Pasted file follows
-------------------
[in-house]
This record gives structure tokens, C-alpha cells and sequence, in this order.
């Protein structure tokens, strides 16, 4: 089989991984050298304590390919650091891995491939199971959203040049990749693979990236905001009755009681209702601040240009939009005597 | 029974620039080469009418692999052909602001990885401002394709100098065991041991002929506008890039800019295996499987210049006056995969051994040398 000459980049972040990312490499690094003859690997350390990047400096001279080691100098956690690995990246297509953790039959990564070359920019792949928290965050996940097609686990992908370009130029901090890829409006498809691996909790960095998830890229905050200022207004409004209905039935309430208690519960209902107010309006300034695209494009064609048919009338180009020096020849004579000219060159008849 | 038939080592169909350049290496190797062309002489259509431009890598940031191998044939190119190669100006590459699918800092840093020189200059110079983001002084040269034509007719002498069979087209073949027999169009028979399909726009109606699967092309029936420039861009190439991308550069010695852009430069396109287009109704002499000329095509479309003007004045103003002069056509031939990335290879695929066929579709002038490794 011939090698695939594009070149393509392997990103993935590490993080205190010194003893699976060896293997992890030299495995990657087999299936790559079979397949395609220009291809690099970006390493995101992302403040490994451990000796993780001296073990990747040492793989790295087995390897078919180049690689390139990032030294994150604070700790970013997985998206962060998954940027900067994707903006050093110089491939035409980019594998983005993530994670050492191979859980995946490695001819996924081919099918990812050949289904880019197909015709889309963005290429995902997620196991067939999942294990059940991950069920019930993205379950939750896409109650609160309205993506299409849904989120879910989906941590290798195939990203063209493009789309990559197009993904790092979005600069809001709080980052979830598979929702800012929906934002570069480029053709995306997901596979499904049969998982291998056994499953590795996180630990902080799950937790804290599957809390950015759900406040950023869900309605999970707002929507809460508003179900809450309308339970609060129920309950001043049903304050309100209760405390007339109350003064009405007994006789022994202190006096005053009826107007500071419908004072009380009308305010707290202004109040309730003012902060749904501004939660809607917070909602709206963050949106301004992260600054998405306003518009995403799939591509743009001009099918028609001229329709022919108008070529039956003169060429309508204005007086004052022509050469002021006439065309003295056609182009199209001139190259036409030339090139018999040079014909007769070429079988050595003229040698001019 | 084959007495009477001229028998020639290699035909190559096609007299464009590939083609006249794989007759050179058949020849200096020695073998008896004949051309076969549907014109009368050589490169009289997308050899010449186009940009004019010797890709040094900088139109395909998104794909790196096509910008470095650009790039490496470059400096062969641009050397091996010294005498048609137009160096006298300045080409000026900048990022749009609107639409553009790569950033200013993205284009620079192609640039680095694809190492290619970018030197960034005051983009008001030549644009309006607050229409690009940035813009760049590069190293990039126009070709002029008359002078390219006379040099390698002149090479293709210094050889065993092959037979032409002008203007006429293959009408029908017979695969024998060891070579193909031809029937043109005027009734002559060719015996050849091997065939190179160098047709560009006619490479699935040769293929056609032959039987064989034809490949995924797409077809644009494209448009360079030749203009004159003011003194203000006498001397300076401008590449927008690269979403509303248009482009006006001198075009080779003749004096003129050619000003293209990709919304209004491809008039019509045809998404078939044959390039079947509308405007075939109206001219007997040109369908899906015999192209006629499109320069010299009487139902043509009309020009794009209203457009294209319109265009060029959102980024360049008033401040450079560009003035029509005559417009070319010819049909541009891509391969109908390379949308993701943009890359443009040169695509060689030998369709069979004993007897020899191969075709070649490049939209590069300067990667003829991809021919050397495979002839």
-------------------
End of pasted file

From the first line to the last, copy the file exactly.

[in-house]
This record gives structure tokens, C-alpha cells and sequence, in this order.
């Protein structure tokens, strides 16, 4: 089989991984050298304590390919650091891995491939199971959203040049990749693979990236905001009755009681209702601040240009939009005597 | 029974620039080469009418692999052909602001990885401002394709100098065991041991002929506008890039800019295996499987210049006056995969051994040398 000459980049972040990312490499690094003859690997350390990047400096001279080691100098956690690995990246297509953790039959990564070359920019792949928290965050996940097609686990992908370009130029901090890829409006498809691996909790960095998830890229905050200022207004409004209905039935309430208690519960209902107010309006300034695209494009064609048919009338180009020096020849004579000219060159008849 | 038939080592169909350049290496190797062309002489259509431009890598940031191998044939190119190669100006590459699918800092840093020189200059110079983001002084040269034509007719002498069979087209073949027999169009028979399909726009109606699967092309029936420039861009190439991308550069010695852009430069396109287009109704002499000329095509479309003007004045103003002069056509031939990335290879695929066929579709002038490794 011939090698695939594009070149393509392997990103993935590490993080205190010194003893699976060896293997992890030299495995990657087999299936790559079979397949395609220009291809690099970006390493995101992302403040490994451990000796993780001296073990990747040492793989790295087995390897078919180049690689390139990032030294994150604070700790970013997985998206962060998954940027900067994707903006050093110089491939035409980019594998983005993530994670050492191979859980995946490695001819996924081919099918990812050949289904880019197909015709889309963005290429995902997620196991067939999942294990059940991950069920019930993205379950939750896409109650609160309205993506299409849904989120879910989906941590290798195939990203063209493009789309990559197009993904790092979005600069809001709080980052979830598979929702800012929906934002570069480029053709995306997901596979499904049969998982291998056994499953590795996180630990902080799950937790804290599957809390950015759900406040950023869900309605999970707002929507809460508003179900809450309308339970609060129920309950001043049903304050309100209760405390007339109350003064009405007994006789022994202190006096005053009826107007500071419908004072009380009308305010707290202004109040309730003012902060749904501004939660809607917070909602709206963050949106301004992260600054998405306003518009995403799939591509743009001009099918028609001229329709022919108008070529039956003169060429309508204005007086004052022509050469002021006439065309003295056609182009199209001139190259036409030339090139018999040079014909007769070429079988050595003229040698001019 | 084959007495009477001229028998020639290699035909190559096609007299464009590939083609006249794989007759050179058949020849200096020695073998008896004949051309076969549907014109009368050589490169009289997308050899010449186009940009004019010797890709040094900088139109395909998104794909790196096509910008470095650009790039490496470059400096062969641009050397091996010294005498048609137009160096006298300045080409000026900048990022749009609107639409553009790569950033200013993205284009620079192609640039680095694809190492290619970018030197960034005051983009008001030549644009309006607050229409690009940035813009760049590069190293990039126009070709002029008359002078390219006379040099390698002149090479293709210094050889065993092959037979032409002008203007006429293959009408029908017979695969024998060891070579193909031809029937043109005027009734002559060719015996050849091997065939190179160098047709560009006619490479699935040769293929056609032959039987064989034809490949995924797409077809644009494209448009360079030749203009004159003011003194203000006498001397300076401008590449927008690269979403509303248009482009006006001198075009080779003749004096003129050619000003293209990709919304209004491809008039019509045809998404078939044959390039079947509308405007075939109206001219007997040109369908899906015999192209006629499109320069010299009487139902043509009309020009794009209203457009294209319109265009060029959102980024360049008033401040450079560009003035029509005559417009070319010819049909541009891509391969109908390379949308993701943009890359443009040169695509060689030998369709069979004993007897020899191969075709070649490049939209590069300067990667003829991809021919050397495979002839």